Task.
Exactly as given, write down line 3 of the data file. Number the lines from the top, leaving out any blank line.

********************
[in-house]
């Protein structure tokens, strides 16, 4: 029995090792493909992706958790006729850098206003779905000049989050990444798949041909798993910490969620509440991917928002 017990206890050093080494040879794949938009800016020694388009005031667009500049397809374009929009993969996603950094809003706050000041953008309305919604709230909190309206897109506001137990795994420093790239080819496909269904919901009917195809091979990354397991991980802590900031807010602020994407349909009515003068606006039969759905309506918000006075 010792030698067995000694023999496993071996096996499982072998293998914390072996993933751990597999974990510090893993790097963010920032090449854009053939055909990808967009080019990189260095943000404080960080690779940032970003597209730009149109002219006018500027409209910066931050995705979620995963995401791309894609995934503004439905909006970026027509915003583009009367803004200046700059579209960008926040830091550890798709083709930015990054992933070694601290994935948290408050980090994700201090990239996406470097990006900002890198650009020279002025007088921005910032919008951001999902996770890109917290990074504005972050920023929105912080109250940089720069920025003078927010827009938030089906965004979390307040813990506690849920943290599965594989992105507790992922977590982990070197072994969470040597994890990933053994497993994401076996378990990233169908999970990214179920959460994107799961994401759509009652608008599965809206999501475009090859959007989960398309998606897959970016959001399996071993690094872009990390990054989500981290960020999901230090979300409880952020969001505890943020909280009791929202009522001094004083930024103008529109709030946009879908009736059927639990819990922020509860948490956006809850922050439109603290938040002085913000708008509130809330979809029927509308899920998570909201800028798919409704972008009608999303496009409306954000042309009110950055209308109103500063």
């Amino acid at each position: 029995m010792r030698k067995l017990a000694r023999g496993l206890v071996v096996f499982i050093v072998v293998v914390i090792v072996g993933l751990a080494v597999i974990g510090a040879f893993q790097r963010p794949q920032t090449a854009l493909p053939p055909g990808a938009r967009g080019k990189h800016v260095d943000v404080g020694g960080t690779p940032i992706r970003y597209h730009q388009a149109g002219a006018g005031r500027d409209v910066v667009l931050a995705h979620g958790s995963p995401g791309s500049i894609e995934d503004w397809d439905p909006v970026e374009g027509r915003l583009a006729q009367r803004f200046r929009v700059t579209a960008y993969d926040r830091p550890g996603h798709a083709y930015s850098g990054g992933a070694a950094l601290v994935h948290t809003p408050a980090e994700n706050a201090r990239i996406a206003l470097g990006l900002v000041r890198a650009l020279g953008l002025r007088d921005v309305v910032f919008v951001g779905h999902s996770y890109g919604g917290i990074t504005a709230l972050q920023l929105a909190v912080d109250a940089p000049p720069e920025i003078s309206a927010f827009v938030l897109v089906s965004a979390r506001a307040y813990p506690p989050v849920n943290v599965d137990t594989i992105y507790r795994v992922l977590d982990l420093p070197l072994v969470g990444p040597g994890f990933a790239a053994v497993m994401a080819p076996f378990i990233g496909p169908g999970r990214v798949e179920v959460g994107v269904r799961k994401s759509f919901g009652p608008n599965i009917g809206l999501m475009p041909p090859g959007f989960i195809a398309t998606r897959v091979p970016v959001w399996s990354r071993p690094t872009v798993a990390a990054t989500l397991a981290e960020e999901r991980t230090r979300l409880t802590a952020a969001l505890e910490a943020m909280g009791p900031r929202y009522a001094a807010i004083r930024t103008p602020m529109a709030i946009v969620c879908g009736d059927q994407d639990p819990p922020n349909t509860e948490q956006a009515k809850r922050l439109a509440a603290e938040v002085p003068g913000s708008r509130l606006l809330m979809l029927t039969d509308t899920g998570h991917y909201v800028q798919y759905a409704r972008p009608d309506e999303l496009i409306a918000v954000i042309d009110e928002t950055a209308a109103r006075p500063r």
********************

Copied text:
């Amino acid at each position: 029995m010792r030698k067995l017990a000694r023999g496993l206890v071996v096996f499982i050093v072998v293998v914390i090792v072996g993933l751990a080494v597999i974990g510090a040879f893993q790097r963010p794949q920032t090449a854009l493909p053939p055909g990808a938009r967009g080019k990189h800016v260095d943000v404080g020694g960080t690779p940032i992706r970003y597209h730009q388009a149109g002219a006018g005031r500027d409209v910066v667009l931050a995705h979620g958790s995963p995401g791309s500049i894609e995934d503004w397809d439905p909006v970026e374009g027509r915003l583009a006729q009367r803004f200046r929009v700059t579209a960008y993969d926040r830091p550890g996603h798709a083709y930015s850098g990054g992933a070694a950094l601290v994935h948290t809003p408050a980090e994700n706050a201090r990239i996406a206003l470097g990006l900002v000041r890198a650009l020279g953008l002025r007088d921005v309305v910032f919008v951001g779905h999902s996770y890109g919604g917290i990074t504005a709230l972050q920023l929105a909190v912080d109250a940089p000049p720069e920025i003078s309206a927010f827009v938030l897109v089906s965004a979390r506001a307040y813990p506690p989050v849920n943290v599965d137990t594989i992105y507790r795994v992922l977590d982990l420093p070197l072994v969470g990444p040597g994890f990933a790239a053994v497993m994401a080819p076996f378990i990233g496909p169908g999970r990214v798949e179920v959460g994107v269904r799961k994401s759509f919901g009652p608008n599965i009917g809206l999501m475009p041909p090859g959007f989960i195809a398309t998606r897959v091979p970016v959001w399996s990354r071993p690094t872009v798993a990390a990054t989500l397991a981290e960020e999901r991980t230090r979300l409880t802590a952020a969001l505890e910490a943020m909280g009791p900031r929202y009522a001094a807010i004083r930024t103008p602020m529109a709030i946009v969620c879908g009736d059927q994407d639990p819990p922020n349909t509860e948490q956006a009515k809850r922050l439109a509440a603290e938040v002085p003068g913000s708008r509130l606006l809330m979809l029927t039969d509308t899920g998570h991917y909201v800028q798919y759905a409704r972008p009608d309506e999303l496009i409306a918000v954000i042309d009110e928002t950055a209308a109103r006075p500063r």